When they had arrived at the library that morning, they’d been told by another Keeper that Rea wanted to speak with them, but was indisposed. Recognising an opportunity, Aucis had asked after the curse’s records on behalf of Shir, who’d seemed to think that he would be able to glean something from the contents.
Outside the room’s tall windows (which Aucis was staying well away from), there was a beautifully cloudless sky. They were sitting at the edge of a patch of warm sunlight, and the overall ambience was so disarmingly relaxing that Aucis felt drowsy, despite sleeping well.
“How is it so diverse, though?” Shir was now musing. “What sort of rules is it bound by? It has to be bound by some, or else it’s just a daydream. Location is one. What about the rest? How does it know where to place the ill intent?”
“The effects are so specific. How does it choose the victims?”
“Don’t talk about it like it’s capable of reason,” Aucis said.
“Well obviously the curse can’t be, but something is, don’t you think?”
“There couldn’t be anyone behind it; if there were, they would have found the culprit by now. It’s part of the city.”
“How, though? How does that work?”
Aucis shrugged again. As far as he was concerned it was all one big mystery that had its origin in the days of ungrounded sorcery, and that was beyond him. Modern curses were driven by ill intent from their casters — the source of any ‘reason’ — and were easy to understand from that angle. This curse was fundamentally different in that there appeared to be no one casting it at all, but if there had been no solution found within hundreds of years, he wasn’t about to fool himself into thinking that he could make any headway whatsoever. Put crudely, all he wanted was to be a tourist and not be murdered by the architecture.
“You know,” Shir said critically, “in comparison with most of these, your version of the curse is awfully lacking.” He meant in terms of creativity.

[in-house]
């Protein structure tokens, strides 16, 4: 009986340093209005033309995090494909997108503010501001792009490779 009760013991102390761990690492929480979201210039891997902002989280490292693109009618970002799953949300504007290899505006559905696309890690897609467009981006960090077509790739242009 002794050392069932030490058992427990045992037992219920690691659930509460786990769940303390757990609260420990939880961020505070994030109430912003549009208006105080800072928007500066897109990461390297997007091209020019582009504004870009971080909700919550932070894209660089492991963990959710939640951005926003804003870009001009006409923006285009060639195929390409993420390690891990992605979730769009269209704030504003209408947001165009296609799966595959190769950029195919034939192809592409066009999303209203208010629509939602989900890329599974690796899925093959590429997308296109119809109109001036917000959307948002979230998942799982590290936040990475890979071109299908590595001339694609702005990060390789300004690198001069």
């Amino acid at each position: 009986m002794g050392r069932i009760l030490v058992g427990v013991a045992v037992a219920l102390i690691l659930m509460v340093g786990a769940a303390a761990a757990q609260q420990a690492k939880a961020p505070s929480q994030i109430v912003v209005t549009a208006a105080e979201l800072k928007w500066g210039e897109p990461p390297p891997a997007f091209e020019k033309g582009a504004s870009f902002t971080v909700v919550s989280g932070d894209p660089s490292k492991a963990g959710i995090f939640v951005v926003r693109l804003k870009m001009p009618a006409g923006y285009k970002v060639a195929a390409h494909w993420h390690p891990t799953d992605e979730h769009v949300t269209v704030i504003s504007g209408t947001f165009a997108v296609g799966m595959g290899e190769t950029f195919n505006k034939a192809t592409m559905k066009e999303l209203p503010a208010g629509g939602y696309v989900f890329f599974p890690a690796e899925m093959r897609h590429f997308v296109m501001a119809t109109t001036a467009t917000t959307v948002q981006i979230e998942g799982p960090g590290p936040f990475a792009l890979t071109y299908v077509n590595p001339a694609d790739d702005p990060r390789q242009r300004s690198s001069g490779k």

Aucis laughed without humour. “It’s only happened twice, you never know.”
“I don’t want it to happen again,” said Shir, going from moderately amused to viciously combative in the blink of an eye.
“Hey,” Aucis said gently, “I know that.”
Shir calmed down. And immediately started reading from the records again, vocalising the highlights for Aucis’ benefit.
“‘Constantly saw the figures of old friends walking down the street, just out of reach. The figures would respond to greetings with a wave or a glance backward, but would never stop, and would always eventually vanish into the crowd, or an alleyway, or around the corner.’”
They both sat for a few minutes in silence, contemplating this. Eventually, Aucis said, “Depressing.”
“Mm,” agreed Shir. He moved on to another. “‘Physically incapable of setting a table for one, always compelled to arrange four placements. Amount of food cooked also had to correspond. Finances eventually depleted, relied on donations until curse faded.’”
“You think so?”
“Don’t tell me you think it’s funny?”
“You’d have an excuse to invite people over for meals all the time.”
“And if they weren’t the sort to want to do that? It’s a curse. Seems likely.”
Shir’s brows furrowed.
“What?” Aucis asked, recognising the expression. It was the one that frequently preceded hours of feverish writing. Was there a revelation incoming?
Sure enough: “Huh,” Shir said, eyes widening. “That’s obvious, isn’t it? Were we both assuming that anyway?”
“It’s personal. Did you know that already?”
“No,” Aucis said. “What’s personal?”
Shir flapped a hand at the window.
Frowning, Aucis said, “The curse? It’s personal?”
“It’d have to be, wouldn’t it?”
“I thought it was arbitrary. Because there’s no caster.”
“But think, Auc.” Shir started to fiddle with the records. Aucis quickly moved to intervene before one of the scrolls ended up with a crumpled corner. Shir said, “How can a curse not be personal? You’re right: if a person is cursed to set four places at a table then it’d have to be because they’d have a reason to not like that sort of arrangement. It wouldn’t be a curse if it turned out they’d just be happy to have an excuse to have parties with friends.”
“Okay,” said Aucis. That made sense. “So?”
“So,” said Shir, lifting a hand and tapping a finger lightly but still somehow imperiously against Aucis’ shoulder. “How is it personal for you?”
Aucis was saved from having to answer by the arrival of Rea. They both heard the distinct tap-tap of her flat shoes against the hard floor half a minute before she appeared at the doorway to the room.
“I’ve good news,” she said without greeting, coming over to where they were seated and placing two small square sheets of paper down on the table.